- Cantine Viola (vee-OH-la): Known for its Moscato Passito di Saracena (IGP Calabria), a sweet dessert wine made from Guarnaccia and Malvasia grape must that is concentrated by boiling and mixed with dried Moscato Bianco grapes. (Caroline Debbané Selections)
- IGreco (ee-GRAY-ko): Several IGP Calabria wines, mostly from Cirò and the surrounding area, made from Gaglioppo, Nero d’Avola, and Greco Bianco. (Vinifera Imports)
- Librandi (lee-BRAN-dee): The largest producer of Cirò DOC (red, rosato, and white); this is a talented and diverse family-run estate that has dedicated itself to researching and reviving indigenous varieties. The Duca San Felice is a great introduction to the Gaglioppo grape. For serious red drinkers, the Magno Megonio bottling made from the Magliocco variety is unique. And Le Passule, a very interesting passito wine made from both dried and fresh grapes, is surprisingly refreshing. (Winebow-LLS Selections)
- Statti (STAHT-tee): Located near Lamezia Terme and making Lamezia DOC and IGP Calabria wines, this diverse estate produces a broad spectrum of wines as well as making olive oil and raising cattle. Dating back to 1784, its wines include reds from mostly Gaglioppo with a little bit of Magliocco, and whites from Greco Bianco and Mantonico. (Vias Imports)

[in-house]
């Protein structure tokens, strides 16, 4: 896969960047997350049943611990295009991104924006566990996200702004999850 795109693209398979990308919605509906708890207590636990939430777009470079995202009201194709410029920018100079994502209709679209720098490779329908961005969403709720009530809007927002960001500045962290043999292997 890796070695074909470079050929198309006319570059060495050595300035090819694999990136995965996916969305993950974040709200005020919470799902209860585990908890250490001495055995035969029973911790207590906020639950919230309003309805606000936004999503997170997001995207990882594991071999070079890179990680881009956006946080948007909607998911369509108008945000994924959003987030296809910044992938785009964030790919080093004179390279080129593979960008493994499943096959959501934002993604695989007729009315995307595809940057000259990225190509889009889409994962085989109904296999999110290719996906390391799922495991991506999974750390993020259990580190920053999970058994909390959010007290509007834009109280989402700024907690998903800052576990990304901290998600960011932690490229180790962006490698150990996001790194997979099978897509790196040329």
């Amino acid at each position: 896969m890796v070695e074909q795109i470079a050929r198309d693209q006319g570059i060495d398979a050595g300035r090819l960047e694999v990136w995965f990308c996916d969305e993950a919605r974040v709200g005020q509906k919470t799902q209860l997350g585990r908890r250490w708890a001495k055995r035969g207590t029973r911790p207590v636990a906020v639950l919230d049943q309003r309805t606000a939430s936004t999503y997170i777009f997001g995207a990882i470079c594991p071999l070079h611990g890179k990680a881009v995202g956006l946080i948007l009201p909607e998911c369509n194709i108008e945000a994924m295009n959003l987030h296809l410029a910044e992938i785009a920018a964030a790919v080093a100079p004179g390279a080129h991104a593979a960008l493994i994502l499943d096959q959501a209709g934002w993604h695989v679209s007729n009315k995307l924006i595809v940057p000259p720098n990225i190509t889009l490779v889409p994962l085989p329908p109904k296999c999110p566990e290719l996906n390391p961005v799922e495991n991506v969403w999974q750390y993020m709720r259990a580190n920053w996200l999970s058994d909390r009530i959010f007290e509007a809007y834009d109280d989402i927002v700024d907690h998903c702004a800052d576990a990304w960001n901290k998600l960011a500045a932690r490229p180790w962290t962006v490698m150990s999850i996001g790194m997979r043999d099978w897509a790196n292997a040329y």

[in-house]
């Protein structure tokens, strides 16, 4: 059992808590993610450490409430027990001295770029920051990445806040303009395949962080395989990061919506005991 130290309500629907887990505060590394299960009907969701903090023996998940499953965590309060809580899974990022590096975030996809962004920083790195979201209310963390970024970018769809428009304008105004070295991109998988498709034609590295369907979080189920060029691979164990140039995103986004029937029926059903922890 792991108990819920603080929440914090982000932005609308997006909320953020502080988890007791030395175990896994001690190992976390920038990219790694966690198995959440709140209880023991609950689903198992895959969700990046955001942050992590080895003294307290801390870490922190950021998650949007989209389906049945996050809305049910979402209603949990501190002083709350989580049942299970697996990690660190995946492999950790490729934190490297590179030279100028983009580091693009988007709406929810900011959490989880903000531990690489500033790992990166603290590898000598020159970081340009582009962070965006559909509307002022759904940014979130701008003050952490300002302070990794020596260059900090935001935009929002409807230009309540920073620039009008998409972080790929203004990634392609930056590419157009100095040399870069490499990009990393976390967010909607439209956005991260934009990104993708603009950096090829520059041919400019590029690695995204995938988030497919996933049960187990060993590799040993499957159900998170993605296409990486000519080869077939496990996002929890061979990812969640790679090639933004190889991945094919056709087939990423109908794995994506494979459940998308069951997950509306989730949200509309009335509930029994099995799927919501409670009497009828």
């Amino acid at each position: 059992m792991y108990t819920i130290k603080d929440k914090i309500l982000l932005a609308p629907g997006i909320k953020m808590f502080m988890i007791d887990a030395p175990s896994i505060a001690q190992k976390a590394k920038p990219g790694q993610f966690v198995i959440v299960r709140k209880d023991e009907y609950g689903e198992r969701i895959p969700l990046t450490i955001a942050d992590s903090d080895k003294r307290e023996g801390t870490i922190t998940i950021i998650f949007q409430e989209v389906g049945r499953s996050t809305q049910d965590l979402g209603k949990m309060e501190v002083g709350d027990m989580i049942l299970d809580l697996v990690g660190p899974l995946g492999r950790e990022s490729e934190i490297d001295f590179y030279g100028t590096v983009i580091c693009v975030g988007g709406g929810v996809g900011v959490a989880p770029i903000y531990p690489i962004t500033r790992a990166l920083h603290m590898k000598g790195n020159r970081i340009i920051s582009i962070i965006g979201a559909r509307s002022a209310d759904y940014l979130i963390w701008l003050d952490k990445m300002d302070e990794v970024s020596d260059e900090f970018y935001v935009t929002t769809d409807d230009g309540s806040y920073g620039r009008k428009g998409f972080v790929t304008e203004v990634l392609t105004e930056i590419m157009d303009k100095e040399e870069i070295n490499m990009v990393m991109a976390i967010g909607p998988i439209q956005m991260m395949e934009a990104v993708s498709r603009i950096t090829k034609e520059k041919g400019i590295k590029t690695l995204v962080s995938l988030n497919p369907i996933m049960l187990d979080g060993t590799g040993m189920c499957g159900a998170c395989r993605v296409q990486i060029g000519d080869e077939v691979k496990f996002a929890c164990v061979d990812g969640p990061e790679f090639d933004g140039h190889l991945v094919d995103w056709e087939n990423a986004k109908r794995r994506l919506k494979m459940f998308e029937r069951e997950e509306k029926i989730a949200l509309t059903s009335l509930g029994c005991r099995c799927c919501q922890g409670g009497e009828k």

- Vincenzo Ippolito (e-POLE-ee-toh): Started in 1845, this winery makes a full range of white, rosato, and red wines from such indigenous varieties as Pecorello, Greco Nero, and Gaglioppo. (SoilAir Selection)
It is worth noting that in nearly all these estates—in both Basilicata and Calabria—the new, young generations are involved and are guiding the estates in to the future by using modern winemaking practices while at the same time working with the land and the grapes they have been given. Exploring new versions of ancient, signature varieties such as Aglianico, which can be very tannic, and Gaglioppo, which can be tannic and acidic, are these proprietors’ life’s work.